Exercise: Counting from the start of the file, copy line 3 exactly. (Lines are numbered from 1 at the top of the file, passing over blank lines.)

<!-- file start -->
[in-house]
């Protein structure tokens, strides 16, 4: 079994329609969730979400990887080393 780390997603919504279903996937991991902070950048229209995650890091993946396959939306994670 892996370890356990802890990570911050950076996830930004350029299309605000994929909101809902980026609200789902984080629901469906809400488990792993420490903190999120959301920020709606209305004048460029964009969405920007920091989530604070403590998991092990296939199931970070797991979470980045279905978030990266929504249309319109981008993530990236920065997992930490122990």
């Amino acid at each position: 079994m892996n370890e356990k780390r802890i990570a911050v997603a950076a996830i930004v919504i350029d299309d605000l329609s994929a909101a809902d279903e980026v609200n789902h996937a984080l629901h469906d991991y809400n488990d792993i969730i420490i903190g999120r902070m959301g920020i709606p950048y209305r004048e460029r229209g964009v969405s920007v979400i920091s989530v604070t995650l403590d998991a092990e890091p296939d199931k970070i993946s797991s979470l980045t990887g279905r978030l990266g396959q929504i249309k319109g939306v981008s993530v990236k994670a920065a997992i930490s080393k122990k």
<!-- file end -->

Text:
């Amino acid at each position: 079994m892996n370890e356990k780390r802890i990570a911050v997603a950076a996830i930004v919504i350029d299309d605000l329609s994929a909101a809902d279903e980026v609200n789902h996937a984080l629901h469906d991991y809400n488990d792993i969730i420490i903190g999120r902070m959301g920020i709606p950048y209305r004048e460029r229209g964009v969405s920007v979400i920091s989530v604070t995650l403590d998991a092990e890091p296939d199931k970070i993946s797991s979470l980045t990887g279905r978030l990266g396959q929504i249309k319109g939306v981008s993530v990236k994670a920065a997992i930490s080393k122990k």